Two-term Finnish President Mauno Koivisto led his nation out of the Soviet Union’s shadow.
Mauno Koivisto, Finland’s last president during the Cold War, who led the Nordic nation out of the shadow of its huge eastern neighbor, the Soviet Union, and into the European Union, died May 12 at a Helsinki hospital. He was 93.
The Finnish president’s office announced the death. His wife, Tellervo Koivisto, said earlier this year that he suffered severely from Alzheimer’s disease.
Mr. Koivisto served two sixyear terms between 1982 and 1994, enjoying great popularity among ordinary Finns.
For most Finns, his presidency marked the end of the long reign of predecessor Urho Kekkonen, who had ruled Finland with an iron grip for 25 years until his resignation in 1981.
Mr. Koivisto was seen as ushering in a new, freer era, changing the face of the country by reducing the powers of the head of state and strengthening the role of parliament.
Above all, he was recognized for his foreign policy skills with a fine balancing act of maintaining the small country’s good relations with the West — particularly with the United States — and the Soviet Union during the Cold War years.
His second term from 1988 to 1994 was crucial in cementing the Nordic nation’s neutral status until the 1989 fall of the Berlin Wall and the collapse of the Soviet Union in 1991 — a great concern for Finland, which shares an 800mile border with Russia.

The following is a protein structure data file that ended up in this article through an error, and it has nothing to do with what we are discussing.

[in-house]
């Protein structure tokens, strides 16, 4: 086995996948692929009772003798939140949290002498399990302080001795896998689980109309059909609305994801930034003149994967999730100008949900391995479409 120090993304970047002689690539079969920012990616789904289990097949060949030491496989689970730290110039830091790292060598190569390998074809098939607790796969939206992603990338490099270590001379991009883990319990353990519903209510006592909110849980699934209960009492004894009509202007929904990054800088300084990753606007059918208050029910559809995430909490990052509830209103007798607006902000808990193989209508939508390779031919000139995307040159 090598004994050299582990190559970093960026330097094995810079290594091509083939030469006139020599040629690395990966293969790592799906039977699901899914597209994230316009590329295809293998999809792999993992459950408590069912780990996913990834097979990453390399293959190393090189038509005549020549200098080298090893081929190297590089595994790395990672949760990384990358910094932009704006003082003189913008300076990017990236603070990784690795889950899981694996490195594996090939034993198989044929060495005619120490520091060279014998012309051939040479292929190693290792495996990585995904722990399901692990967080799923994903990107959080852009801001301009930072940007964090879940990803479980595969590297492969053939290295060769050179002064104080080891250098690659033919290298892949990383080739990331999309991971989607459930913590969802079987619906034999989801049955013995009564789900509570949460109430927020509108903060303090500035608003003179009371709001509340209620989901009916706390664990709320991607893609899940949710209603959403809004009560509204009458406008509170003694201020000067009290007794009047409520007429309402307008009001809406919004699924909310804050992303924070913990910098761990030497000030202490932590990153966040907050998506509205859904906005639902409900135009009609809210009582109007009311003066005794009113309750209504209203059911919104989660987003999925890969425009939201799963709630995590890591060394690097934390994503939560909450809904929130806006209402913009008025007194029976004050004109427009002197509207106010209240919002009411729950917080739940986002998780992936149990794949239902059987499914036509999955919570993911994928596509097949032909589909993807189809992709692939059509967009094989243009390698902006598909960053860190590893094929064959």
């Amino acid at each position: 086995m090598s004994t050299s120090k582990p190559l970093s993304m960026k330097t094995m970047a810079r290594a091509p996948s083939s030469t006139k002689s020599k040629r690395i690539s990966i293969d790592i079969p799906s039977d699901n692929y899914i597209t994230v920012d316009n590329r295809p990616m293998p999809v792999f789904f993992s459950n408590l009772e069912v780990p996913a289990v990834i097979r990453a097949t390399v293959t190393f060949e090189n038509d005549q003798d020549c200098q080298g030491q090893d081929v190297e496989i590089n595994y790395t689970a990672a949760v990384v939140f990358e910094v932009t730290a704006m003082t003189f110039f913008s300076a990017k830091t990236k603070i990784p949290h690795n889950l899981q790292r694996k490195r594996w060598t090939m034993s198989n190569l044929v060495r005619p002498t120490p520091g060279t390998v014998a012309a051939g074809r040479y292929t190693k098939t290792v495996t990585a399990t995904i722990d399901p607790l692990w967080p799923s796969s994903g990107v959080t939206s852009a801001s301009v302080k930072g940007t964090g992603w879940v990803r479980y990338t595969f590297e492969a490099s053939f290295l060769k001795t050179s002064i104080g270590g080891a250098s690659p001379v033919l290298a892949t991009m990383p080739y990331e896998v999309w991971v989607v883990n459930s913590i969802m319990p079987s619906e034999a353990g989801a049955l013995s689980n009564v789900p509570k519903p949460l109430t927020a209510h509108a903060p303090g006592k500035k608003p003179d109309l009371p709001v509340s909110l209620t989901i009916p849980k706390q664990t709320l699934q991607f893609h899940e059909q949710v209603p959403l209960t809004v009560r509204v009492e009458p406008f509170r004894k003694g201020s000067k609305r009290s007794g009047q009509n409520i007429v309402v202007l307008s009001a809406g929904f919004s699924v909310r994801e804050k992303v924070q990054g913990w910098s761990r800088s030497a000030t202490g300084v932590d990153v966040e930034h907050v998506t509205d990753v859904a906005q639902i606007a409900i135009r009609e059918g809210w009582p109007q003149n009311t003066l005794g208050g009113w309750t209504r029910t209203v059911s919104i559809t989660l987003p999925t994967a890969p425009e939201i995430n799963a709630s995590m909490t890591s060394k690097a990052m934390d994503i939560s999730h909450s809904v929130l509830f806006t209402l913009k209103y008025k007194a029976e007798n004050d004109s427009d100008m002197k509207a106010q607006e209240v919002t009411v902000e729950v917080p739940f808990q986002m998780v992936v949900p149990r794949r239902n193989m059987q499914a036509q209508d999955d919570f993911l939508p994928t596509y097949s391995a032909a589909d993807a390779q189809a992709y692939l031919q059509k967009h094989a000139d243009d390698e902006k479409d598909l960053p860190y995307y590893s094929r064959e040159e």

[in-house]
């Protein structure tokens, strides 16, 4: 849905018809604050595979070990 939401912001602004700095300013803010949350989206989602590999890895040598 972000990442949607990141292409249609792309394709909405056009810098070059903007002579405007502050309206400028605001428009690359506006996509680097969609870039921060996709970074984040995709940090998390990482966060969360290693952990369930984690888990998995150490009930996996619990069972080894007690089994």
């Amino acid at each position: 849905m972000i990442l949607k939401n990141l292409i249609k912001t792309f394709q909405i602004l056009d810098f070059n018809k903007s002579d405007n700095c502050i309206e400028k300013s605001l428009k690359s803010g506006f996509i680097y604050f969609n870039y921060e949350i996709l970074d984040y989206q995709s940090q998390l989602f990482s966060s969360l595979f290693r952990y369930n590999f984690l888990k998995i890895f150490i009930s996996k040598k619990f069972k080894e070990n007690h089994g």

A fluent Russian-speaker, Mr. Koivisto developed a bond with the last Soviet leader, Mikhail Gorbachev, but he also stayed in close contact with U.S. President George H.W. Bush with whom he regularly exchanged views on developments in the crumbling and rapidly changing Soviet Union. In 1990, he hosted Bush and Gorbachev at a summit meeting in Helsinki.
Earlier, Mr. Koivisto reportedly also had a good rapport with former U.S. president Ronald Reagan, who stopped in Helsinki in 1988 for talks en route to Moscow.
Before the collapse of the Soviet Union in the fall of 1991, Mr. Koivisto began to steer Finland out of international isolation. He unilaterally nullified two longstanding treaties that had placed restrictions on the Finnish military and limited Finland’s integration with European security structures.
In 1992, Mr. Koivisto initiated the country’s application to join the European Community — the precursor of the European Union. Finland formally joined the E.U. in 1995 with overwhelming approval in a national referendum.
Mauno Henrik Koivisto was born Nov. 25, 1923, in Turku, Finland. His father, a carpenter, died when his son was 10.
Mr. Koivisto was unusual among Finnish heads of state because he possessed first-hand war experience. At the age of 16, he served as a volunteer on the home front in the bitter 1939-40 Winter War against the Soviets.
He also fought in the Continuation War against the Soviet Union from 1941 to 1944.
After the war, Mr. Koivisto joined the Social Democratic Party, taught school and worked as a vocational guidance counselor. He received a doctorate in sociology in 1956 from the University of Turku and later became a banking executive.
In the late 1960s, he helped raise the Social Democrats’ popularity in Finland, which had been dominated by the agrarian Center Party in the post-World War II era.
Before becoming head of state, Mr. Koivisto held several ministerial posts and had served as the governor of the Bank of Finland.
Survivors include his wife and daughter.
Former Finnish president Mauno Koivisto served two six-year terms between 1982 and 1994 and was widely popular.